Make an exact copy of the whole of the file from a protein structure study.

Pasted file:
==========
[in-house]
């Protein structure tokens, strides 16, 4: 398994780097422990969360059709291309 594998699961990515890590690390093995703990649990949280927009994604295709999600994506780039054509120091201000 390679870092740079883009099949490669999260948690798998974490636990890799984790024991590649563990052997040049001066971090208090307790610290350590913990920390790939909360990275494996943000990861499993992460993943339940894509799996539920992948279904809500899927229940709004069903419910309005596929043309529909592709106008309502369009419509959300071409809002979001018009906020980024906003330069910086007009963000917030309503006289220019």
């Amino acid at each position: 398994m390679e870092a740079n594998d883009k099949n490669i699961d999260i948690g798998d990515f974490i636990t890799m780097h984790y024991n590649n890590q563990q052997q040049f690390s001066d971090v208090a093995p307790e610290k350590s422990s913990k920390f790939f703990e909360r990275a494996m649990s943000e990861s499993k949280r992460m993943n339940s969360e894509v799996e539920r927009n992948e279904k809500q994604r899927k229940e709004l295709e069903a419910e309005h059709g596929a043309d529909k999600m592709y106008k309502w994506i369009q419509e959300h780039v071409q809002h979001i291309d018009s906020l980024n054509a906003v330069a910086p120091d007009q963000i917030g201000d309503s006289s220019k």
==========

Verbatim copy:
[in-house]
């Protein structure tokens, strides 16, 4: 398994780097422990969360059709291309 594998699961990515890590690390093995703990649990949280927009994604295709999600994506780039054509120091201000 390679870092740079883009099949490669999260948690798998974490636990890799984790024991590649563990052997040049001066971090208090307790610290350590913990920390790939909360990275494996943000990861499993992460993943339940894509799996539920992948279904809500899927229940709004069903419910309005596929043309529909592709106008309502369009419509959300071409809002979001018009906020980024906003330069910086007009963000917030309503006289220019």
């Amino acid at each position: 398994m390679e870092a740079n594998d883009k099949n490669i699961d999260i948690g798998d990515f974490i636990t890799m780097h984790y024991n590649n890590q563990q052997q040049f690390s001066d971090v208090a093995p307790e610290k350590s422990s913990k920390f790939f703990e909360r990275a494996m649990s943000e990861s499993k949280r992460m993943n339940s969360e894509v799996e539920r927009n992948e279904k809500q994604r899927k229940e709004l295709e069903a419910e309005h059709g596929a043309d529909k999600m592709y106008k309502w994506i369009q419509e959300h780039v071409q809002h979001i291309d018009s906020l980024n054509a906003v330069a910086p120091d007009q963000i917030g201000d309503s006289s220019k």